Summit Schools prepare to slash budget
summit daily news
SUMMIT COUNTY – Summit School District, like all public school systems across Colorado, is beginning the unsavory task of slashing its budget for the 2010-2011 school year, in the wake of flagging state funding.
“We’re continuing this very arduous and difficult task of figuring out how to operate next year with less revenue,” district superintendent Millie Hamner said.
The past several months have been full of assessing possible budget-reduction scenarios for Summit School District leaders, as the financial outlook from the state shifts almost on a daily basis. On the chopping block are dozens of items across all programs, schools and departments, including teacher positions, student athletics, staff planning and development time, field maintenance and health insurance.
Summit Schools expect to reduce next year’s education budget by anywhere from $810,000 to $1.3 million, relative to this year’s. The cuts will represent 4-7 percent of the district’s general fund. District officials won’t know the final number until Gov. Bill Ritter signs the School Finance Act in mid-May.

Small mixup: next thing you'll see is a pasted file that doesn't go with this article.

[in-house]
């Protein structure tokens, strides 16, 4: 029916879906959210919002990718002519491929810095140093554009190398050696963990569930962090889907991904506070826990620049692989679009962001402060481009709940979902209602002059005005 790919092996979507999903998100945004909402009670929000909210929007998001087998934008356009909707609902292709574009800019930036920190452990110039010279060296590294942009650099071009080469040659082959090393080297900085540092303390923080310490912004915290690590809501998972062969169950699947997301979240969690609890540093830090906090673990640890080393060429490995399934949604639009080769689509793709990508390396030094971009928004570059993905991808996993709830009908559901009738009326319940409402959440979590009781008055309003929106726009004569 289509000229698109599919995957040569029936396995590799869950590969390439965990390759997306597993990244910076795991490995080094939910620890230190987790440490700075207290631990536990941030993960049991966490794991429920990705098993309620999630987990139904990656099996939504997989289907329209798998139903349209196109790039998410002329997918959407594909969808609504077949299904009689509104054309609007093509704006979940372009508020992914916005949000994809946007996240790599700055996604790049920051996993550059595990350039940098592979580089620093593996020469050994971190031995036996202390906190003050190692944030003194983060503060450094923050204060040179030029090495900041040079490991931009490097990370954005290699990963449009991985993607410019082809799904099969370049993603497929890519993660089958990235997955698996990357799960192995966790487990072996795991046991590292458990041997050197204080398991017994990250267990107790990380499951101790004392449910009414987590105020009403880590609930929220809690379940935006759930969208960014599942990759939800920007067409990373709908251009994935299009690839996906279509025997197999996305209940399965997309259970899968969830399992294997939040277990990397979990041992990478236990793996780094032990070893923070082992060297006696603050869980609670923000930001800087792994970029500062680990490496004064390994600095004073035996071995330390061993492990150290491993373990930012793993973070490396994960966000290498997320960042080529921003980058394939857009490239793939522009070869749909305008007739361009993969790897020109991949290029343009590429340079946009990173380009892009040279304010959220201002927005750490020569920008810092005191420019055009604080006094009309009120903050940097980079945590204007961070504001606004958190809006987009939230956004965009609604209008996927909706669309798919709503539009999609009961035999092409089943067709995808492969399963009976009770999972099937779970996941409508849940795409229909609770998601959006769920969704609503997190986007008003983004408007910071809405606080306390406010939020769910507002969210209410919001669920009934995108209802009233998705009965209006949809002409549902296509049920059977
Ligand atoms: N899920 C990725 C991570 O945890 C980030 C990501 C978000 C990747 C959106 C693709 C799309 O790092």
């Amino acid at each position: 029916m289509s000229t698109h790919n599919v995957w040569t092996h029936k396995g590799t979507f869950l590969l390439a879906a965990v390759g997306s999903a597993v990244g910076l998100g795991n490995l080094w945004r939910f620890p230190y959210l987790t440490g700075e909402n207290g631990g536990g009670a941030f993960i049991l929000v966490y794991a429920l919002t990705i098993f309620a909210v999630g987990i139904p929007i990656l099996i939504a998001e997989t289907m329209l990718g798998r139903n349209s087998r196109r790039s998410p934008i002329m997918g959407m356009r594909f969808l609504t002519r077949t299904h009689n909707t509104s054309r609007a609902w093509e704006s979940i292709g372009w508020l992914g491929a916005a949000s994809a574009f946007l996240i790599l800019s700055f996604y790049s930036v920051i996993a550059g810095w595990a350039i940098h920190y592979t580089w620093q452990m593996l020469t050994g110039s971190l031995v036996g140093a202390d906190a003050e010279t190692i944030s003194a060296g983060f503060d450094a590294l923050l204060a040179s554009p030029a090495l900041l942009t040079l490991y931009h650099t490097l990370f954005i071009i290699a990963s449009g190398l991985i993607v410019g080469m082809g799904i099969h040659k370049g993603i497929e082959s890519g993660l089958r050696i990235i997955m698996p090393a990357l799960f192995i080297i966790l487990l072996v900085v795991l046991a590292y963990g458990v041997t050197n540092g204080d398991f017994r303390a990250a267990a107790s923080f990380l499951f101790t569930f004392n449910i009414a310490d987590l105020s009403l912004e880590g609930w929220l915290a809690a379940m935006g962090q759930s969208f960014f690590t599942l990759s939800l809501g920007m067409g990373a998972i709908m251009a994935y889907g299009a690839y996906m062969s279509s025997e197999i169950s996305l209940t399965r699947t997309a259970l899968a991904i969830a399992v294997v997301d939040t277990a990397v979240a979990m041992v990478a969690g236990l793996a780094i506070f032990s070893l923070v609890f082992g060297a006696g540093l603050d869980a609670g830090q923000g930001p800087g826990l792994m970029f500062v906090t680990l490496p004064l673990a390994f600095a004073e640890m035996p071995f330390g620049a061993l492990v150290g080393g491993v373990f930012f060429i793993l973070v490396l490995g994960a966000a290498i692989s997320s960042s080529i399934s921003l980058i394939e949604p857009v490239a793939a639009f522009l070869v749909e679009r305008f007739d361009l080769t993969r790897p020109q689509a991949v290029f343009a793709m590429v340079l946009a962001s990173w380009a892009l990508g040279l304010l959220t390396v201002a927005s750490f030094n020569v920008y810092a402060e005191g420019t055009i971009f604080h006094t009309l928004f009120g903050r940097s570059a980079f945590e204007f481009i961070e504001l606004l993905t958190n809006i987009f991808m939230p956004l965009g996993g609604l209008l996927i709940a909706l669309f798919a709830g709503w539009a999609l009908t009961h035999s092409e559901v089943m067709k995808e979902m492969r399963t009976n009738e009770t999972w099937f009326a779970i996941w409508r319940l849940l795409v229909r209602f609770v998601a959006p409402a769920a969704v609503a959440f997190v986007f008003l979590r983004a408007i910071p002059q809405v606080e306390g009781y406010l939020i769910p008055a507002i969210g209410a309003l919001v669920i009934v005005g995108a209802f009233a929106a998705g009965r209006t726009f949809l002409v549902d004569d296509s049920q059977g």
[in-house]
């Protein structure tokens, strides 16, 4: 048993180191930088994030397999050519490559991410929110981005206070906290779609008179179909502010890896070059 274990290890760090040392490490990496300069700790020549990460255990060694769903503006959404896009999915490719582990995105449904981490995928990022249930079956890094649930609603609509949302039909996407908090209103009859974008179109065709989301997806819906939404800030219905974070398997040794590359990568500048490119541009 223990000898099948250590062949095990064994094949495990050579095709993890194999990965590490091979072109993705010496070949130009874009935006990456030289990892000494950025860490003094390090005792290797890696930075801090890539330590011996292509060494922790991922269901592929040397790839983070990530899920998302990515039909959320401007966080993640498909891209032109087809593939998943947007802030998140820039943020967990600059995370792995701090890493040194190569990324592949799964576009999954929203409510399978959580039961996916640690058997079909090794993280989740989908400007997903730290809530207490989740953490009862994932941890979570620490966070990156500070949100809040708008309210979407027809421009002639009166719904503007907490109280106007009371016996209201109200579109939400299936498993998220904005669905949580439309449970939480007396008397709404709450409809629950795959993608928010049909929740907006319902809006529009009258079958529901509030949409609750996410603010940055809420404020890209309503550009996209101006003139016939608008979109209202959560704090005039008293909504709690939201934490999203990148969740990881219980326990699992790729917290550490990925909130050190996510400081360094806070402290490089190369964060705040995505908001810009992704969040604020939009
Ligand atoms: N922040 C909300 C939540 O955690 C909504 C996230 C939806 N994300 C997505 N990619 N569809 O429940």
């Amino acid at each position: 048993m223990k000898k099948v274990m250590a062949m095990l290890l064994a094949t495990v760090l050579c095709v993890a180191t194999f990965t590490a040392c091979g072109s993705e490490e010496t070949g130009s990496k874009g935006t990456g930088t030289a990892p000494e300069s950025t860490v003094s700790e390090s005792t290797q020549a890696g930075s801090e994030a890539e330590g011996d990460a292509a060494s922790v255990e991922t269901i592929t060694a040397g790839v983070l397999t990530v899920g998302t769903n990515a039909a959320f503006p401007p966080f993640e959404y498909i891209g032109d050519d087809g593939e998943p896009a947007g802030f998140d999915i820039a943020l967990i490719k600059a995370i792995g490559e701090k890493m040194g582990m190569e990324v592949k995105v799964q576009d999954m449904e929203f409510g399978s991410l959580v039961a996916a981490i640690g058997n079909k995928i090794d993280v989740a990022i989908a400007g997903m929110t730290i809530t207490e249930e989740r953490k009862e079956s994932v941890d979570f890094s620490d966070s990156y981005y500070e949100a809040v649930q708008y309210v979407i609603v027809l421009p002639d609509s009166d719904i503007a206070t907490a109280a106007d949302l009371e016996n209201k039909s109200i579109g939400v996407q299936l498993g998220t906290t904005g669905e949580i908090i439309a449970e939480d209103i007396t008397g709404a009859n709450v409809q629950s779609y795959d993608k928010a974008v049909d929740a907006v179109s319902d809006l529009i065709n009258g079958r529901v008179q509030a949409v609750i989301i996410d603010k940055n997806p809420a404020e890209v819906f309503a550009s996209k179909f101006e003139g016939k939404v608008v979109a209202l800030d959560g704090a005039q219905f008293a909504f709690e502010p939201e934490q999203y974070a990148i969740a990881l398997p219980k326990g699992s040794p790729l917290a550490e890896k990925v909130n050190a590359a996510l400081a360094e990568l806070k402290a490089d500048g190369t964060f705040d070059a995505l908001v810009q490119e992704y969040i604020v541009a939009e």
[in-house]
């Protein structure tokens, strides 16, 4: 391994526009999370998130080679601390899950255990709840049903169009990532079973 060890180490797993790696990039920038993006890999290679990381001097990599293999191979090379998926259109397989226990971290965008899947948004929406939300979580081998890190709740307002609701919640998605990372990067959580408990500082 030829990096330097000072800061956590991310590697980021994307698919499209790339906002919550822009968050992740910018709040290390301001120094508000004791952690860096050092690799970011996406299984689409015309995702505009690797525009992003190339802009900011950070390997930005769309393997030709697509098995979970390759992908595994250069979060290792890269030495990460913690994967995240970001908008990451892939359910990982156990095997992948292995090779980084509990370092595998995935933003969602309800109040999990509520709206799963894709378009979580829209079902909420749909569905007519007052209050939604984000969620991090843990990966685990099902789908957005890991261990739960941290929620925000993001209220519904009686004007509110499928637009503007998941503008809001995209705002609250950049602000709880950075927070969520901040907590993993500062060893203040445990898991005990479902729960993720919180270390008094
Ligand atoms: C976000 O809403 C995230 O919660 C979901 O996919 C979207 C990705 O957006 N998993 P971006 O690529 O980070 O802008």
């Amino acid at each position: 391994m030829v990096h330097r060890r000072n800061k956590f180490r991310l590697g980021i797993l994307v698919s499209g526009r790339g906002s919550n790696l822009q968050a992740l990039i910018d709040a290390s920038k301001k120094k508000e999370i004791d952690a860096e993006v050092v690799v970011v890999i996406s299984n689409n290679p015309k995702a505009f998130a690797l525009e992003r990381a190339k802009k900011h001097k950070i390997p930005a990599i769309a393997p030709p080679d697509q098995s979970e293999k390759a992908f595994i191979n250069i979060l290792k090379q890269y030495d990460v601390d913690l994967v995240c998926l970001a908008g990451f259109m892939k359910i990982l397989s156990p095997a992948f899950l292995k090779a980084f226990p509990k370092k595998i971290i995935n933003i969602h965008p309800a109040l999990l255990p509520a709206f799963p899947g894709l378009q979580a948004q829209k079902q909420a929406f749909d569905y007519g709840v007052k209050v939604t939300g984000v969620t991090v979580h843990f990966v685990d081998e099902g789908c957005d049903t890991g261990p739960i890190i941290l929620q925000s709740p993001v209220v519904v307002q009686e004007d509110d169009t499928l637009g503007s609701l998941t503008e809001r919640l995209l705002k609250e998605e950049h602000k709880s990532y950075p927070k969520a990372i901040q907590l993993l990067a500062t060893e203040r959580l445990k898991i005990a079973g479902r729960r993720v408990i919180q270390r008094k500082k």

Colorado funds K-12 public education based on the rate of inflation. As of December 2009, the state reported the rate of inflation to be down by 6.12 percent. Statewide, the upcoming school year will see a reduction in per-pupil funding for the first time since the Colorado School Finance Act was first enacted in 1988.
“The newest information is a little worse than our worst-case scenario,” assistant superintendent Karen Strakbein said of the latest financial figures the district has from the state. “We’re not picking a number we have to solve to. We’re really just going to have to prioritize.”
District administrators and school principals have been meeting during the past few months to develop a menu of options for the upcoming cuts. The district will soon present the list to parents, teachers, support staff and other interested members of the community to solicit feedback. Based on that feedback, officials will prioritize the proposed cuts, preparing them for a range of financial outcomes.
District officials are weighing the possibility of asking local voters for funds that would compensate for funding decreases from the state. Even in the event of a successful November ballot question, though, such funds wouldn’t become available to the school district until January 2011.
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